Forecasters from the U.S. Air Force 45th Weather Squadron continue to predict an 80 percent chance of favorable conditions for launch of the Origins, Spectral Interpretation, Resource Identification, Security-Regolith Explorer (OSIRIS-REx) spacecraft atop a United Launch Alliance Atlas V rocket at 7:05 p.m. EDT from Space Launch Complex 41 at NASA’s Kennedy Space Center in Florida.
NASA Television starts coverage of launch events at 3:30 p.m. with the NASA Edge live broadcast, followed by live views of Space Launch Complex 41accompanied by countdown net audio.
Countdown coverage begins at 5:30 p.m. here on the OSIRIS-REx blog and on NASA Television.
Update: 23.30 MESZ
NASA’s OSIRIS-REx spacecraft — currently sealed inside the payload fairing of a United Launch Alliance Atlas V rocket — is on track to leave Earth behind and kick off an ambitious voyage to asteroid Bennu.
Liftoff is scheduled for 7:05 p.m. EDT from Space Launch Complex 41 at Cape Canaveral Air Force Station in Florida. Countdown clocks just ticked past the T-80 minute mark. Launch Weather Officer Clay Flinn with the U.S. Air Force Weather Squadron is predicting an 80 percent chance of weather cooperating for launch this evening.
OSIRIS-REx stands for Origins, Spectral Interpretation, Resource Identification, Security-Regolith Explorer, and it’s the United States’ first mission to collect a sample from an asteroid’s surface and return it to Earth, where it could help answer questions about how our solar system formed and how life on our planet began.
Mission officials and launch team members are gathered in the Atlas Spaceflight Operations Center, where controllers have been stationed at their consoles since midday. NASA’s Launch Blog originates from a console in nearby Hangar AE. We’ll tell you more about the OSIRIS-REx mission — and the Atlas V rocket that’s sending it on its way — as the countdown continues, so stay with us.
Update: 9.09.2016 / 0.00 MESZ
Update: 21.45 MESZ
Evening Launch Catapults OSIRIS-REx Toward Asteroid Encounter
By Steven Siceloff,
NASA's Kennedy Space Center, Florida
An Atlas V rocket traced a blazing arc into the Florida sky Thursday evening to send a small robotic explorer on its way to an asteroid on a mission that scientists anticipate will reveal answers to some of the basic questions about the solar system.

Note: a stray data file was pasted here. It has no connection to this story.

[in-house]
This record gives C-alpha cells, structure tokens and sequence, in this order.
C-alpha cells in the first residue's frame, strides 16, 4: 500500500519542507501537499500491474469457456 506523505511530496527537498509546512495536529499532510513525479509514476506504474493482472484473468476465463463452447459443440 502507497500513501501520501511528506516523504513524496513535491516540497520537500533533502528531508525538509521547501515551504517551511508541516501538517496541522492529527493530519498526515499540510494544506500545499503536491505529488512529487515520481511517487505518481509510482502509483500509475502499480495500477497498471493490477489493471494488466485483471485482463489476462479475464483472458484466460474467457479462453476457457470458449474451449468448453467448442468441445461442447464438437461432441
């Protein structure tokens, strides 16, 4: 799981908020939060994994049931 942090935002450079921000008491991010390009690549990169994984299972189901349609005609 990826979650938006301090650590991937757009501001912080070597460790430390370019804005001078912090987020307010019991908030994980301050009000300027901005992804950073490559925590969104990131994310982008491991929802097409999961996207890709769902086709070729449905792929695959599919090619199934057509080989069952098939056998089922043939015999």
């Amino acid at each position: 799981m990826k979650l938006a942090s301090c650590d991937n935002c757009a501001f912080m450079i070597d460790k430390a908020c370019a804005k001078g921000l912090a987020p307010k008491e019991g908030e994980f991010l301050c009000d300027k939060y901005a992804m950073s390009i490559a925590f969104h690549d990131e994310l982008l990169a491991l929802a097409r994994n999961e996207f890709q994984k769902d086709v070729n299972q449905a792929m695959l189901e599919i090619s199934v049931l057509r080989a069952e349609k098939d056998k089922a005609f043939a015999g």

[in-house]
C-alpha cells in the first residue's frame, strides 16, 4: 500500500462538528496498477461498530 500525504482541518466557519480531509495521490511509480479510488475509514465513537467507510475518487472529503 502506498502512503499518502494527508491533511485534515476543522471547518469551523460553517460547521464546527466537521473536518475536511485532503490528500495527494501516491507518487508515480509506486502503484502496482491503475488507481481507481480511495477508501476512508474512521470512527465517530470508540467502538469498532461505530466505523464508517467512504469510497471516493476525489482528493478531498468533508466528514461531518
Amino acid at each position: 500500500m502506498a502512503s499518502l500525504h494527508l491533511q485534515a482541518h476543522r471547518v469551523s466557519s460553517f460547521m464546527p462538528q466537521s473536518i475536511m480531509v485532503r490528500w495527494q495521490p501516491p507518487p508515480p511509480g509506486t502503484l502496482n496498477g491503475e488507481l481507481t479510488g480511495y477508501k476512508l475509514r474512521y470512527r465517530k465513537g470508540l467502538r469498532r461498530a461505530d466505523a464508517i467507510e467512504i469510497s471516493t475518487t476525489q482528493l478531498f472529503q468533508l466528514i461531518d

"Tonight is a night for celebration, we are on the way to an asteroid," said Ellen Stofan, NASA's chief scientist. "We're going to be answering some of the most fundamental questions that NASA works on."
Lifting off at 7:05 p.m. from Space Launch Complex 41 at NASA's Kennedy Space Center in Florida, the rocket's launch was timed to put the OSIRIS-REx spacecraft, short for Origins, Spectral Interpretation, Resource Identification, Security-Regolith Explorer, on an exact course to reach the asteroid Bennu in August 2018.
Burning a combination of refined kerosene called RP-1 and liquid oxygen and carrying a single solid-fueled booster, the first stage of the United Launch Alliance Atlas V 411 pushed the spacecraft through the dense lower layers of the atmosphere, then the Centaur upper stage took over, propelling OSIRIS-REx faster and higher. About 55 minutes after launch, the asteroid sampling spacecraft separated from the liquid oxygen and liquid hydrogen fueled second stage rocket to fly free.
OSIRIS-REx will make a swing by Earth next year to gain a gravity assist that will accelerate it even faster to reach Bennu, where it will eventually go into orbit. Once orbiting the asteroid, OSIRIS-REx will spend two years surveying it in unprecedented detail.
Then, in a robotic first, the spacecraft will reach out its mechanical arm and take a sample from the asteroid. Though the sample will be small – only a couple of pounds at most – it will be a time capsule of sorts recording our solar system's creation. With the sample stored safely, the spacecraft will speed away from the asteroid on a path back to Earth.